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Saturday, May 25, 2024
The state's Interagency Council of Homelessness released a plan outlining their efforts to combat homelessness across Wisconsin.

The state's Interagency Council of Homelessness released a plan outlining their efforts to combat homelessness across Wisconsin.

State releases interagency plan to combat homelessness

One year after the establishment of the Interagency Council of Homelessness, the group has released a plan to coordinate and expand efforts to combat homelessness in Wisconsin.

Chaired by Lt. Gov. Rebecca Kleefisch, the council received bipartisan support to tackle the growing issue throughout the state.

“It focuses both agency leaders and line program managers on the core concern — homelessness — so we can better collaborate across our siloes to achieve meaningful outcomes in this important effort,” Kleefisch said.

The report calls for $3.75 million in new state funding, more than double current spending, to expand services to the homeless and affordable housing efforts.

It emphasizes a “housing first” approach, a widely-used model that provides permanent housing to chronically homeless individuals without barring help to those suffering from addiction or are convicted of a crime.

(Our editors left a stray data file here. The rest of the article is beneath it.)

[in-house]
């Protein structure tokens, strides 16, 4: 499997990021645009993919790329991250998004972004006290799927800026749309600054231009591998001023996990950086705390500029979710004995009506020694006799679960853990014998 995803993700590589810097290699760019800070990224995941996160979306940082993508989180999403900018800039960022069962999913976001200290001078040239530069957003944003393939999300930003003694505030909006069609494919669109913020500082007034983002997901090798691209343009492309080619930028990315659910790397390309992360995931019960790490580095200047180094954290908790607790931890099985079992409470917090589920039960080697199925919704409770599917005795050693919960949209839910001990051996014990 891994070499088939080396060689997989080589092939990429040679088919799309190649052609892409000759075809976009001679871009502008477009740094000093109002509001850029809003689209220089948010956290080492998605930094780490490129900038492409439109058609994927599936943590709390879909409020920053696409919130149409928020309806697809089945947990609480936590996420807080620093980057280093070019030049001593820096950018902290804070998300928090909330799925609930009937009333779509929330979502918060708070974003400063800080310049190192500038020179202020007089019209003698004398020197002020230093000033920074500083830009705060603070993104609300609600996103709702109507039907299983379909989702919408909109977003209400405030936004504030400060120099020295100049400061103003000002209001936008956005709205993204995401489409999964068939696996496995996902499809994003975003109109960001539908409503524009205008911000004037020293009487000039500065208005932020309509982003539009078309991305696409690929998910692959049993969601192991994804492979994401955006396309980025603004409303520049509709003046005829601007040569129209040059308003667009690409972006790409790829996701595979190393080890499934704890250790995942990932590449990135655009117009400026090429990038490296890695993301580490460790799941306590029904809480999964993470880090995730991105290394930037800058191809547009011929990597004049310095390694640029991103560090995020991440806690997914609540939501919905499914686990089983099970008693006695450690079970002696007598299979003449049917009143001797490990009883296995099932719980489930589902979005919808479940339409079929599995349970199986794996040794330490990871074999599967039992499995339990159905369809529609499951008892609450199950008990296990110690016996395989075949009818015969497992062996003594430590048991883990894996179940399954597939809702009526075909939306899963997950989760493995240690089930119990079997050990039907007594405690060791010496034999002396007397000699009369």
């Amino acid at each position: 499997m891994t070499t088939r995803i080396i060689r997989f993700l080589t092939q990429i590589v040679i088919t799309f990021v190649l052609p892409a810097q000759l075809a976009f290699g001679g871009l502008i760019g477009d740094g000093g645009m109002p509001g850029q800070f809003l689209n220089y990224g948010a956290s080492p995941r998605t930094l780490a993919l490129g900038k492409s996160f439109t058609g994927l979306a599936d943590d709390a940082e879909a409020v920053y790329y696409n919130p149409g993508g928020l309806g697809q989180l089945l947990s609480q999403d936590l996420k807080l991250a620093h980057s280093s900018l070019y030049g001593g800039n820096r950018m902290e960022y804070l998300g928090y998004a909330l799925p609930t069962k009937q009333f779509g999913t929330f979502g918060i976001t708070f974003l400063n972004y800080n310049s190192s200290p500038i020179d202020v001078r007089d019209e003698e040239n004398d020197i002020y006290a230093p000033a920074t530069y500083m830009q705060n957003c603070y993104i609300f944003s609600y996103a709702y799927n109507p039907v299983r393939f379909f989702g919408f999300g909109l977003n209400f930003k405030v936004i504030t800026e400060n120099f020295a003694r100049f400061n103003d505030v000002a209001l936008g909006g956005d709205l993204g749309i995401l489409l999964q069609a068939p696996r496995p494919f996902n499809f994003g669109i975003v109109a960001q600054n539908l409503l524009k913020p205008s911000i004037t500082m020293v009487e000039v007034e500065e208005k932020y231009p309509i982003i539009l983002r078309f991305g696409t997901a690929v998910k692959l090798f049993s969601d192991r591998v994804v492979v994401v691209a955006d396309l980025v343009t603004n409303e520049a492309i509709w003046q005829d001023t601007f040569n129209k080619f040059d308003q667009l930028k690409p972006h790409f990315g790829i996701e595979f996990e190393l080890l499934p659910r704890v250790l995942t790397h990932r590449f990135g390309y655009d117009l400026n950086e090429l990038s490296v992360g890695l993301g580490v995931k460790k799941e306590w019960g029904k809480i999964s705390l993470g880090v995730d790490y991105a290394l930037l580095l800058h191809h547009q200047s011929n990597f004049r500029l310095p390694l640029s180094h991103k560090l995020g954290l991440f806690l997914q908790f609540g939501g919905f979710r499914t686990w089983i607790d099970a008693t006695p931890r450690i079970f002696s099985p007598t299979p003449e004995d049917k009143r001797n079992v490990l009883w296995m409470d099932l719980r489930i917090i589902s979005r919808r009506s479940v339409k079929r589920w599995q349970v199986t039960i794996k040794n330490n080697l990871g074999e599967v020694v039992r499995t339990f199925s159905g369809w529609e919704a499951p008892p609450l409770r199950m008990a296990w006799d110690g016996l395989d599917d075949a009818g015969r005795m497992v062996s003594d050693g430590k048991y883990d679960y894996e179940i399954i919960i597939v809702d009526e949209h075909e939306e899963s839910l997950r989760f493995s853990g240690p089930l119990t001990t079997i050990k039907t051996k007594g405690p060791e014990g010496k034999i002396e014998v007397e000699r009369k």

It also seeks to expand accessibility and effectiveness of case management, touting the benefits of face-to-face assistance for those in need.

“The Interagency Council on Homelessness’ new plan will be another important step in addressing homelessness throughout our state,” Assembly Majority Leader Jim Steineke, R-Kaukauna, a sponsor of the initial legislation to create the council, said.

According to the report, nearly half of all chronically homeless people who provided statistics to the state were served in Milwaukee or Dane Counties.

In 2016, just under 4,000 people experienced homelessness in Dane County, according to Continuum of Care Dane County, a federally funded homeless advocacy organization.

Madison’s city government has already seized on the housing initiative promoted by the state, devoting $20 million since 2014 to creating 1,000 units of affordable housing throughout the city.

“I look forward to continuing to advocate for this important cause and working alongside the Council as they continue to make strides toward ensuring everyone in Wisconsin has a place to call home,” Steineke said.

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